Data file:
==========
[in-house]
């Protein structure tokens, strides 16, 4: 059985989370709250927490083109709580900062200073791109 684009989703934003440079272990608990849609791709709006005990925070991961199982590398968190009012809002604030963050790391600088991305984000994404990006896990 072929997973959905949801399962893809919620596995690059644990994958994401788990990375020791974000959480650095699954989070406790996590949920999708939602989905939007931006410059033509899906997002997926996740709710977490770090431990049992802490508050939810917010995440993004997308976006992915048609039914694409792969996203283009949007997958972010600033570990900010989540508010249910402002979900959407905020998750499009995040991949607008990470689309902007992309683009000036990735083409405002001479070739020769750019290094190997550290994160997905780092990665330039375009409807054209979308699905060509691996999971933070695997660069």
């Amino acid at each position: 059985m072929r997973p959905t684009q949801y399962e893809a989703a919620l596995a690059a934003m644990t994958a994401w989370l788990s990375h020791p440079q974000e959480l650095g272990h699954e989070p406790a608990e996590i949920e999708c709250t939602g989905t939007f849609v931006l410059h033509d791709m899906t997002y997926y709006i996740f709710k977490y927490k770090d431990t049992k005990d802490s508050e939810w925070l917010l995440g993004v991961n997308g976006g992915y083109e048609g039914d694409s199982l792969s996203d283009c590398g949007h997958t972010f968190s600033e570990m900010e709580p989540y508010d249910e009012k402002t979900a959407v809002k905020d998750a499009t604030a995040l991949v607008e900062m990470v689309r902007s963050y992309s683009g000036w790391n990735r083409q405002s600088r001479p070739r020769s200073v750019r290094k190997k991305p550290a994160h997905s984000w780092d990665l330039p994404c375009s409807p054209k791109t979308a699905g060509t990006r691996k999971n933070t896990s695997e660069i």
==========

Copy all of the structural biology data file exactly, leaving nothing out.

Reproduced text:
[in-house]
């Protein structure tokens, strides 16, 4: 059985989370709250927490083109709580900062200073791109 684009989703934003440079272990608990849609791709709006005990925070991961199982590398968190009012809002604030963050790391600088991305984000994404990006896990 072929997973959905949801399962893809919620596995690059644990994958994401788990990375020791974000959480650095699954989070406790996590949920999708939602989905939007931006410059033509899906997002997926996740709710977490770090431990049992802490508050939810917010995440993004997308976006992915048609039914694409792969996203283009949007997958972010600033570990900010989540508010249910402002979900959407905020998750499009995040991949607008990470689309902007992309683009000036990735083409405002001479070739020769750019290094190997550290994160997905780092990665330039375009409807054209979308699905060509691996999971933070695997660069």
């Amino acid at each position: 059985m072929r997973p959905t684009q949801y399962e893809a989703a919620l596995a690059a934003m644990t994958a994401w989370l788990s990375h020791p440079q974000e959480l650095g272990h699954e989070p406790a608990e996590i949920e999708c709250t939602g989905t939007f849609v931006l410059h033509d791709m899906t997002y997926y709006i996740f709710k977490y927490k770090d431990t049992k005990d802490s508050e939810w925070l917010l995440g993004v991961n997308g976006g992915y083109e048609g039914d694409s199982l792969s996203d283009c590398g949007h997958t972010f968190s600033e570990m900010e709580p989540y508010d249910e009012k402002t979900a959407v809002k905020d998750a499009t604030a995040l991949v607008e900062m990470v689309r902007s963050y992309s683009g000036w790391n990735r083409q405002s600088r001479p070739r020769s200073v750019r290094k190997k991305p550290a994160h997905s984000w780092d990665l330039p994404c375009s409807p054209k791109t979308a699905g060509t990006r691996k999971n933070t896990s695997e660069i």